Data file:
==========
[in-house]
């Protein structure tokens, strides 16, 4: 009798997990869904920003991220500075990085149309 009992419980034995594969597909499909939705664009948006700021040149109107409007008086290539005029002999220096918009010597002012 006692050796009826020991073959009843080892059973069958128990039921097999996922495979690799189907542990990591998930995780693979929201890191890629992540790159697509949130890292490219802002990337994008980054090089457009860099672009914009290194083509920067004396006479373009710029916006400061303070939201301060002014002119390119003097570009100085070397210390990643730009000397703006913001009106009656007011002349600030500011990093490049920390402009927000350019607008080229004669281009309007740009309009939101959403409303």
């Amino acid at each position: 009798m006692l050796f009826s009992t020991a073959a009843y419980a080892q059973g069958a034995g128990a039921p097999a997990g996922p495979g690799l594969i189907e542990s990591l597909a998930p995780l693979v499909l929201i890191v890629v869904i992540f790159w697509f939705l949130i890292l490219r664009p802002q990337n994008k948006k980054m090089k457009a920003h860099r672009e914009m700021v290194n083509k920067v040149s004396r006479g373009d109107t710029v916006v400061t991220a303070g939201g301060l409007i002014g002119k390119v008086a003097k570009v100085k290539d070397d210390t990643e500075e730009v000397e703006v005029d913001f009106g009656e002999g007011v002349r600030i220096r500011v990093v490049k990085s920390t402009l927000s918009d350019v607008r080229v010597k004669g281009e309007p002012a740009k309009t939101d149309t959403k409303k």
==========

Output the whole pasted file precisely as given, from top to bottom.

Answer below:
[in-house]
């Protein structure tokens, strides 16, 4: 009798997990869904920003991220500075990085149309 009992419980034995594969597909499909939705664009948006700021040149109107409007008086290539005029002999220096918009010597002012 006692050796009826020991073959009843080892059973069958128990039921097999996922495979690799189907542990990591998930995780693979929201890191890629992540790159697509949130890292490219802002990337994008980054090089457009860099672009914009290194083509920067004396006479373009710029916006400061303070939201301060002014002119390119003097570009100085070397210390990643730009000397703006913001009106009656007011002349600030500011990093490049920390402009927000350019607008080229004669281009309007740009309009939101959403409303």
């Amino acid at each position: 009798m006692l050796f009826s009992t020991a073959a009843y419980a080892q059973g069958a034995g128990a039921p097999a997990g996922p495979g690799l594969i189907e542990s990591l597909a998930p995780l693979v499909l929201i890191v890629v869904i992540f790159w697509f939705l949130i890292l490219r664009p802002q990337n994008k948006k980054m090089k457009a920003h860099r672009e914009m700021v290194n083509k920067v040149s004396r006479g373009d109107t710029v916006v400061t991220a303070g939201g301060l409007i002014g002119k390119v008086a003097k570009v100085k290539d070397d210390t990643e500075e730009v000397e703006v005029d913001f009106g009656e002999g007011v002349r600030i220096r500011v990093v490049k990085s920390t402009l927000s918009d350019v607008r080229v010597k004669g281009e309007p002012a740009k309009t939101d149309t959403k409303k």